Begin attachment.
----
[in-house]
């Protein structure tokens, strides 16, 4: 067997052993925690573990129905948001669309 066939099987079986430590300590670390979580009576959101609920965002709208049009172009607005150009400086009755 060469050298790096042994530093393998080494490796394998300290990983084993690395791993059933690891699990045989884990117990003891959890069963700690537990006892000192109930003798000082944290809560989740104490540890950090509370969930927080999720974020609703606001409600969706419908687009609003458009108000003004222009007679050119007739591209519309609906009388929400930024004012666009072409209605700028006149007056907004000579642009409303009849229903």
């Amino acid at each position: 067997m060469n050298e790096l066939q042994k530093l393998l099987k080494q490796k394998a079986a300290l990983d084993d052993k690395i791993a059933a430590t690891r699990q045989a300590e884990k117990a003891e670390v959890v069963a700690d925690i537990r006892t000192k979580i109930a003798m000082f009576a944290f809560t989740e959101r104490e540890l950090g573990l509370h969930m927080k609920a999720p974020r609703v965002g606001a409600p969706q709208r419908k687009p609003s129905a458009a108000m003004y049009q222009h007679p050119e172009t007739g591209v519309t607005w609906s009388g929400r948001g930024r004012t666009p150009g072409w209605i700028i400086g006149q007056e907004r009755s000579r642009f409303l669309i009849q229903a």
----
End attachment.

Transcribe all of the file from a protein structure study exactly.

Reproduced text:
[in-house]
């Protein structure tokens, strides 16, 4: 067997052993925690573990129905948001669309 066939099987079986430590300590670390979580009576959101609920965002709208049009172009607005150009400086009755 060469050298790096042994530093393998080494490796394998300290990983084993690395791993059933690891699990045989884990117990003891959890069963700690537990006892000192109930003798000082944290809560989740104490540890950090509370969930927080999720974020609703606001409600969706419908687009609003458009108000003004222009007679050119007739591209519309609906009388929400930024004012666009072409209605700028006149007056907004000579642009409303009849229903």
């Amino acid at each position: 067997m060469n050298e790096l066939q042994k530093l393998l099987k080494q490796k394998a079986a300290l990983d084993d052993k690395i791993a059933a430590t690891r699990q045989a300590e884990k117990a003891e670390v959890v069963a700690d925690i537990r006892t000192k979580i109930a003798m000082f009576a944290f809560t989740e959101r104490e540890l950090g573990l509370h969930m927080k609920a999720p974020r609703v965002g606001a409600p969706q709208r419908k687009p609003s129905a458009a108000m003004y049009q222009h007679p050119e172009t007739g591209v519309t607005w609906s009388g929400r948001g930024r004012t666009p150009g072409w209605i700028i400086g006149q007056e907004r009755s000579r642009f409303l669309i009849q229903a």